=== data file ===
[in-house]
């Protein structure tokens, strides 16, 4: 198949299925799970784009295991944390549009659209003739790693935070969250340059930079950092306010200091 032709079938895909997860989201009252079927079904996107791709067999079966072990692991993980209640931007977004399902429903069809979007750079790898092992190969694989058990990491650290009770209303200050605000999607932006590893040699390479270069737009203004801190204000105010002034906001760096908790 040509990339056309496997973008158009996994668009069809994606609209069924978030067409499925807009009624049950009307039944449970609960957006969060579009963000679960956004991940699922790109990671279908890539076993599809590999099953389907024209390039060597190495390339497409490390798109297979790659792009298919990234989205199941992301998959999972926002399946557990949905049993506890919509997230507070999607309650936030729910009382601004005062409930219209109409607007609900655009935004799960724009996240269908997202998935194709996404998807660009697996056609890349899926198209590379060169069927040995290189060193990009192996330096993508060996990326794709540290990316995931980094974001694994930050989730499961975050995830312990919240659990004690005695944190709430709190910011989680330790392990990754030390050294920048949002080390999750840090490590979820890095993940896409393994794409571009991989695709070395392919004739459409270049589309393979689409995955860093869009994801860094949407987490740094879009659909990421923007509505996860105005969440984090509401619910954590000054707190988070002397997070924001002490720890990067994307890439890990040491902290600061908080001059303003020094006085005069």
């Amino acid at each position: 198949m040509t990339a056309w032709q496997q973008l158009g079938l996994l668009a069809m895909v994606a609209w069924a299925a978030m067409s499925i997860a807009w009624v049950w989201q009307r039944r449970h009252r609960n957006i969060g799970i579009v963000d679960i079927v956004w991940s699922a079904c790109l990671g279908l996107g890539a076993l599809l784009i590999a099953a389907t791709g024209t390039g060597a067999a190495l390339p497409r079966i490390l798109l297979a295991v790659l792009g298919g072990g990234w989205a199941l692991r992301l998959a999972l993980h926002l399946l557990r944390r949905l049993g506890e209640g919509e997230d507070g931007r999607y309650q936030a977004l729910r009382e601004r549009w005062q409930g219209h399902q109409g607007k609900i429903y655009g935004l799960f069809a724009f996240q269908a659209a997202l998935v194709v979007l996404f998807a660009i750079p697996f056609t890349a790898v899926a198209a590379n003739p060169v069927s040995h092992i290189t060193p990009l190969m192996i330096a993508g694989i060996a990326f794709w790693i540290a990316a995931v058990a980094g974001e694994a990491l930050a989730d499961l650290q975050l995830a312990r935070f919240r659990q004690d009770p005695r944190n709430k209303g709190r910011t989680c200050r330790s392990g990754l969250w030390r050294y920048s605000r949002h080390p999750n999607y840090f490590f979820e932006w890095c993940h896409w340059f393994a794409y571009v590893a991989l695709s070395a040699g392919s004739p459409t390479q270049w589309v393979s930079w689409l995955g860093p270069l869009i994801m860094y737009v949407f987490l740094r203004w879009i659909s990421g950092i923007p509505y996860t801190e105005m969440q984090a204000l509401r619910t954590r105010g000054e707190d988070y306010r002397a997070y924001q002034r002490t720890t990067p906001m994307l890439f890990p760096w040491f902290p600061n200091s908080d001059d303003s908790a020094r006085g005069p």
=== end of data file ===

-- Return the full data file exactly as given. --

[in-house]
């Protein structure tokens, strides 16, 4: 198949299925799970784009295991944390549009659209003739790693935070969250340059930079950092306010200091 032709079938895909997860989201009252079927079904996107791709067999079966072990692991993980209640931007977004399902429903069809979007750079790898092992190969694989058990990491650290009770209303200050605000999607932006590893040699390479270069737009203004801190204000105010002034906001760096908790 040509990339056309496997973008158009996994668009069809994606609209069924978030067409499925807009009624049950009307039944449970609960957006969060579009963000679960956004991940699922790109990671279908890539076993599809590999099953389907024209390039060597190495390339497409490390798109297979790659792009298919990234989205199941992301998959999972926002399946557990949905049993506890919509997230507070999607309650936030729910009382601004005062409930219209109409607007609900655009935004799960724009996240269908997202998935194709996404998807660009697996056609890349899926198209590379060169069927040995290189060193990009192996330096993508060996990326794709540290990316995931980094974001694994930050989730499961975050995830312990919240659990004690005695944190709430709190910011989680330790392990990754030390050294920048949002080390999750840090490590979820890095993940896409393994794409571009991989695709070395392919004739459409270049589309393979689409995955860093869009994801860094949407987490740094879009659909990421923007509505996860105005969440984090509401619910954590000054707190988070002397997070924001002490720890990067994307890439890990040491902290600061908080001059303003020094006085005069």
């Amino acid at each position: 198949m040509t990339a056309w032709q496997q973008l158009g079938l996994l668009a069809m895909v994606a609209w069924a299925a978030m067409s499925i997860a807009w009624v049950w989201q009307r039944r449970h009252r609960n957006i969060g799970i579009v963000d679960i079927v956004w991940s699922a079904c790109l990671g279908l996107g890539a076993l599809l784009i590999a099953a389907t791709g024209t390039g060597a067999a190495l390339p497409r079966i490390l798109l297979a295991v790659l792009g298919g072990g990234w989205a199941l692991r992301l998959a999972l993980h926002l399946l557990r944390r949905l049993g506890e209640g919509e997230d507070g931007r999607y309650q936030a977004l729910r009382e601004r549009w005062q409930g219209h399902q109409g607007k609900i429903y655009g935004l799960f069809a724009f996240q269908a659209a997202l998935v194709v979007l996404f998807a660009i750079p697996f056609t890349a790898v899926a198209a590379n003739p060169v069927s040995h092992i290189t060193p990009l190969m192996i330096a993508g694989i060996a990326f794709w790693i540290a990316a995931v058990a980094g974001e694994a990491l930050a989730d499961l650290q975050l995830a312990r935070f919240r659990q004690d009770p005695r944190n709430k209303g709190r910011t989680c200050r330790s392990g990754l969250w030390r050294y920048s605000r949002h080390p999750n999607y840090f490590f979820e932006w890095c993940h896409w340059f393994a794409y571009v590893a991989l695709s070395a040699g392919s004739p459409t390479q270049w589309v393979s930079w689409l995955g860093p270069l869009i994801m860094y737009v949407f987490l740094r203004w879009i659909s990421g950092i923007p509505y996860t801190e105005m969440q984090a204000l509401r619910t954590r105010g000054e707190d988070y306010r002397a997070y924001q002034r002490t720890t990067p906001m994307l890439f890990p760096w040491f902290p600061n200091s908080d001059d303003s908790a020094r006085g005069p």